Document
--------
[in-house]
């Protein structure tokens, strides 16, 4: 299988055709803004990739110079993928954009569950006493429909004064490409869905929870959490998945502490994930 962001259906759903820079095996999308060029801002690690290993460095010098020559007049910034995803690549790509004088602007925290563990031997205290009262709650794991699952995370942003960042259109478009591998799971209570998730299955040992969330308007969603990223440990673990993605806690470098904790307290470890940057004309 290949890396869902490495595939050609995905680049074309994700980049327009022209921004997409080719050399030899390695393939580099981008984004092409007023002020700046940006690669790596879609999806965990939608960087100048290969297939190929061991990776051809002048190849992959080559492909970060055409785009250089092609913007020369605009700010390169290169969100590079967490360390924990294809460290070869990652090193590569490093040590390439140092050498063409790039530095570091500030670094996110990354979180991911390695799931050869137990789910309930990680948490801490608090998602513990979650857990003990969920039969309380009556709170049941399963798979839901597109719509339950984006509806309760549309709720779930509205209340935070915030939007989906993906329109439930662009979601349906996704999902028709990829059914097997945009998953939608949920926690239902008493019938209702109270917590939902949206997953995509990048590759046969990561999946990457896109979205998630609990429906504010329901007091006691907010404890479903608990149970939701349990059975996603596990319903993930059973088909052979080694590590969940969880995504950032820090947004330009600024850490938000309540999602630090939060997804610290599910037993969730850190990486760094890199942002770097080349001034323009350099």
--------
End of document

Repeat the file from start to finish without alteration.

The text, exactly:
[in-house]
């Protein structure tokens, strides 16, 4: 299988055709803004990739110079993928954009569950006493429909004064490409869905929870959490998945502490994930 962001259906759903820079095996999308060029801002690690290993460095010098020559007049910034995803690549790509004088602007925290563990031997205290009262709650794991699952995370942003960042259109478009591998799971209570998730299955040992969330308007969603990223440990673990993605806690470098904790307290470890940057004309 290949890396869902490495595939050609995905680049074309994700980049327009022209921004997409080719050399030899390695393939580099981008984004092409007023002020700046940006690669790596879609999806965990939608960087100048290969297939190929061991990776051809002048190849992959080559492909970060055409785009250089092609913007020369605009700010390169290169969100590079967490360390924990294809460290070869990652090193590569490093040590390439140092050498063409790039530095570091500030670094996110990354979180991911390695799931050869137990789910309930990680948490801490608090998602513990979650857990003990969920039969309380009556709170049941399963798979839901597109719509339950984006509806309760549309709720779930509205209340935070915030939007989906993906329109439930662009979601349906996704999902028709990829059914097997945009998953939608949920926690239902008493019938209702109270917590939902949206997953995509990048590759046969990561999946990457896109979205998630609990429906504010329901007091006691907010404890479903608990149970939701349990059975996603596990319903993930059973088909052979080694590590969940969880995504950032820090947004330009600024850490938000309540999602630090939060997804610290599910037993969730850190990486760094890199942002770097080349001034323009350099």